At holiday gatherings, family reunions, or other events where adults and children will be, inevitably adults will expect hugs and kisses from children, with parents often encouraging the physical interaction. Sometimes the child knows the person well, other times perhaps not.

With a child’s will taken away from them, this makes sexual abuse more available. Before you think this is quite a jump, consider how it makes a child think if parents or other adults are always forcing hugs and kisses on them. How is that much different if someone older than them says they have to touch or be touched inappropriately to show their affection and love to another? Answer: It’s not. Giving Children the Power of _No_ (1).png

Teach your child the power of “No.” 

If your child understands they are in charge of their body and they get to decide if they want a hug or kiss, this is preparing them to say no is someone tries to get them to do something inappropriate. The power of no could save your child from sexual abuse.

As an alternative, parents can teach their child that rather than giving hugs or kisses, a high five, fist bump, or handshake is just fine. Or, they can simply say, “no, thank you” and walk away. They don’t have to have a reason why they don’t want to hug or kiss grandparents, aunts and uncles, cousins, or close friends. This is helping your child learn that they are in charge of their own bodies.

If someone is upset over this decision, you can explain the reasoning, or just let them know that’s the way it is. I’d much rather offend an adult than risk my child’s safety.

Additionally, your child may be comfortable hugging someone one day, but not so much another day. They are figuring out their own boundaries and learning to make that choice on their own.

Also important is to teach your child to listen to their inner voice or the Holy Ghost. If they have a bad or uncomfortable feeling around someone, they need to listen to that feeling. They need to trust their instincts to stay safe.

Yes, we want to teach our children to love, but there are so many other ways to show love that do not involve any touching. For instance, they can draw a picture or write a note.

Beware if any adult wants to spend a lot of time with your child–particularly unsupervised, or if they are giving your child lots of attention or gifts. This is a big warning flag. Most adults don’t seek close relationships with children who are not their own kids. This could be an indication of grooming–carefully gaining their trust before they start sexually abusing a child.

If you’ve been a victim of sexual abuse, you may be extra paranoid, wanting to watch or hover over your children. And really, I can’t blame you because I’m the same way. I get anxious when my children are not in sight. I don’t trust people alone with them. Be mindful of where your children are and check on them frequently. If you inner voice says something isn’t right, follow through. Do not ignore that warning voice.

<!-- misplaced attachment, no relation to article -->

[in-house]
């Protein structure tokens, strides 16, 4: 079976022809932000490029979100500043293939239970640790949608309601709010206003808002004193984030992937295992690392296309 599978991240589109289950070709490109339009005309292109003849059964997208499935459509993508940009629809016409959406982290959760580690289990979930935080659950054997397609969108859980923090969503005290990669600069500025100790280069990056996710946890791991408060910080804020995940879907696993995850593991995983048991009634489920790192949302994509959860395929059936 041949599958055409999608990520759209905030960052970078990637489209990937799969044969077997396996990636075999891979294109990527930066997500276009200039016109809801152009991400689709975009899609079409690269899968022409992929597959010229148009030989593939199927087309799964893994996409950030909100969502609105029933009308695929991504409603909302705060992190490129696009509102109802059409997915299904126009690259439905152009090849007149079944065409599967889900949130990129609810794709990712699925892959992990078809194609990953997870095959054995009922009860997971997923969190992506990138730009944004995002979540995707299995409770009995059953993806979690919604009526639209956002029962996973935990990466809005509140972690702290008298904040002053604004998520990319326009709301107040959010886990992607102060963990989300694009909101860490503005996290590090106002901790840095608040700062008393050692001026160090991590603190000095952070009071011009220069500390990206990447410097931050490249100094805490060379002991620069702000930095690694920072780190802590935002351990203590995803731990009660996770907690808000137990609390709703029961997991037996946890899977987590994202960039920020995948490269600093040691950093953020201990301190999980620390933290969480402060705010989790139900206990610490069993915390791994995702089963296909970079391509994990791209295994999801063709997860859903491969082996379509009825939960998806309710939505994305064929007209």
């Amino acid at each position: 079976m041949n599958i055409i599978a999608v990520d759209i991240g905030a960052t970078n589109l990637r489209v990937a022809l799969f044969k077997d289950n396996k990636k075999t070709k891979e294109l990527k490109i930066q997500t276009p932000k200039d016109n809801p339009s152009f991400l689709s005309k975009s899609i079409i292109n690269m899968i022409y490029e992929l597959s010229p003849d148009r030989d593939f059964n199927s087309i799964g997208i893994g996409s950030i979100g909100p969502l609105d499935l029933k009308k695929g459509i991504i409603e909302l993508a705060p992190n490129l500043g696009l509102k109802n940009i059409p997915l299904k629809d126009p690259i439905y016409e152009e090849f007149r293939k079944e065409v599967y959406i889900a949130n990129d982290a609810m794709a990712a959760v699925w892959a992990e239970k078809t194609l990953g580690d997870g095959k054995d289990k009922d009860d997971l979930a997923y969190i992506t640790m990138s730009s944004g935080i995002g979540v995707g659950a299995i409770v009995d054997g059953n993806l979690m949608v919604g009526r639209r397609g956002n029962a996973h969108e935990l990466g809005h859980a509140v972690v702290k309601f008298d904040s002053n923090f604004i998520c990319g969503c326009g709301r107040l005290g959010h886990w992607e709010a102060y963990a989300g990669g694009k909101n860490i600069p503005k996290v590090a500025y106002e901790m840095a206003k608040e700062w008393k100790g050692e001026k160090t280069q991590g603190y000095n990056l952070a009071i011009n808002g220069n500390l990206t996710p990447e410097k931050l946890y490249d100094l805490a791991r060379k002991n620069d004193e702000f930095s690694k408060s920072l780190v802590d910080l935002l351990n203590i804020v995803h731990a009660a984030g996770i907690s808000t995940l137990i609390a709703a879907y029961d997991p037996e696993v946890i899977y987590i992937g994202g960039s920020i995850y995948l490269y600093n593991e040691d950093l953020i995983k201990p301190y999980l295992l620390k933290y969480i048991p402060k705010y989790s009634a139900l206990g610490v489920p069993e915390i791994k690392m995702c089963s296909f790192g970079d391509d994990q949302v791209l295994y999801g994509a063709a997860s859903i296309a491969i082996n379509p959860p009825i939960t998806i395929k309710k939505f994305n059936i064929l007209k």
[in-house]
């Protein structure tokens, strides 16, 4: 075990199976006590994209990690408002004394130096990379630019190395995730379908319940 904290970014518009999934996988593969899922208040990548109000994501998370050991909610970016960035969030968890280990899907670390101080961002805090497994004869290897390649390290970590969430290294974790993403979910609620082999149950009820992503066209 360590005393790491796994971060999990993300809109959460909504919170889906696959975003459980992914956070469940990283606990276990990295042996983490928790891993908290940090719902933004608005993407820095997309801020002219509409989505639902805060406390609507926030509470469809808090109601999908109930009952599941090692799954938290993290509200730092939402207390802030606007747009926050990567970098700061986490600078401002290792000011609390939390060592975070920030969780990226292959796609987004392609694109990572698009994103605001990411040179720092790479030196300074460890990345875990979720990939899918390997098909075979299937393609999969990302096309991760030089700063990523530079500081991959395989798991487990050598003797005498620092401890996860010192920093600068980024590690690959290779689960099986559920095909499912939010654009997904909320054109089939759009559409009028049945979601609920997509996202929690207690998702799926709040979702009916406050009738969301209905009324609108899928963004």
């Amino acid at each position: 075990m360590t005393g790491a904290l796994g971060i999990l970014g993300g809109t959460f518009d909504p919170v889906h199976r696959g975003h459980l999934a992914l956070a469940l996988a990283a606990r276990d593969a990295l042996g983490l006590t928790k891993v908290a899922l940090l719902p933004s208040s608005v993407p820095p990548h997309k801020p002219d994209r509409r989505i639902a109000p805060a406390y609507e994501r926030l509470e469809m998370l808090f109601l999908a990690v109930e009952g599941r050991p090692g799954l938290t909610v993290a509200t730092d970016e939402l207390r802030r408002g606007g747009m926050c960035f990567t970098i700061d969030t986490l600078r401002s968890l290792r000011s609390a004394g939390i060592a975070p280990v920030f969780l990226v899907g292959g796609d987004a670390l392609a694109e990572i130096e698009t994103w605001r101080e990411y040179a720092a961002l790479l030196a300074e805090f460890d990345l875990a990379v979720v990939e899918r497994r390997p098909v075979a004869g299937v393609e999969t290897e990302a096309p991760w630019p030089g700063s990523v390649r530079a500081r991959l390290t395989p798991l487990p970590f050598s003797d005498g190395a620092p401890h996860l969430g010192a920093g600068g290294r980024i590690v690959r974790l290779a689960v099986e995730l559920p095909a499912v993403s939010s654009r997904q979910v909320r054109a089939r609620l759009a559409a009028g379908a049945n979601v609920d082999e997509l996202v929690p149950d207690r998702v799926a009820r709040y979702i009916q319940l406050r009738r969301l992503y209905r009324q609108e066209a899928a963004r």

Teach your children about sexual abuse and that they are in charge of their bodies. No one can touch them without their permission. They have the power to say “No” if they don’t want to hug or kiss someone, even if it’s a close relative. Children must know they can tell you if someone even tries to touch them inappropriately. Assure them you won’t ever be angry because of something they tell you.

There is power in saying “No.” Teach the power of “No” to your children.

When the Holidays Bring Triggers

I’m always excited as the Christmas season approaches. I think of decorating the tree, putting up decorations–particularly Nativities, and focusing on the birth of our Savior Jesus Christ. I have high hopes for the season to go a certain way, but…When the

…then, something inside me goes off like an annual alarm (right before Thanksgiving usually). I don’t feel good inside my head. Darkness closes in around me, and instead of enjoying the season, I find myself fighting to pull myself out of the depths of unresolved emotions.

It’s odd to be fine one day, and the next suddenly feel upset, hopeless, agitated, and overcome with sorrow and not have any idea why.

For survivors of sexual abuse, this may be the norm. With 90% of childhood sexual abuse cases, the perpetrator is a family member. Holidays often include family, which can cause anxiety in survivors because of the potential to have to see their abusers or be around those who did not protect them or help them when they could/should have. They may have to be in a place or around people that compromises their feeling of safety.

Another aspect that may cause is to struggle during the holidays is that our brain, mind, and body remember stuff that we may not consciously remember. Our body and mind can recall what happened during certain times of year, especially traumatic events like sexual abuse. (Side note, I read a brilliant book on how trauma affects the brain. It was both fascinating and horrible because of how much it explained the aftermath I–and too many others–have been experiencing. It’s called “The Body Keeps the Score: Brain, Mind, and Body in the Healing of Trauma” by Bessel van der Kolk, M.D.This subconscious remembering may trigger our fight, flight, or freeze response, or bring up emotions from the past, which can be really disconcerting when you’re not sure why you’re feeling or behaving a certain way.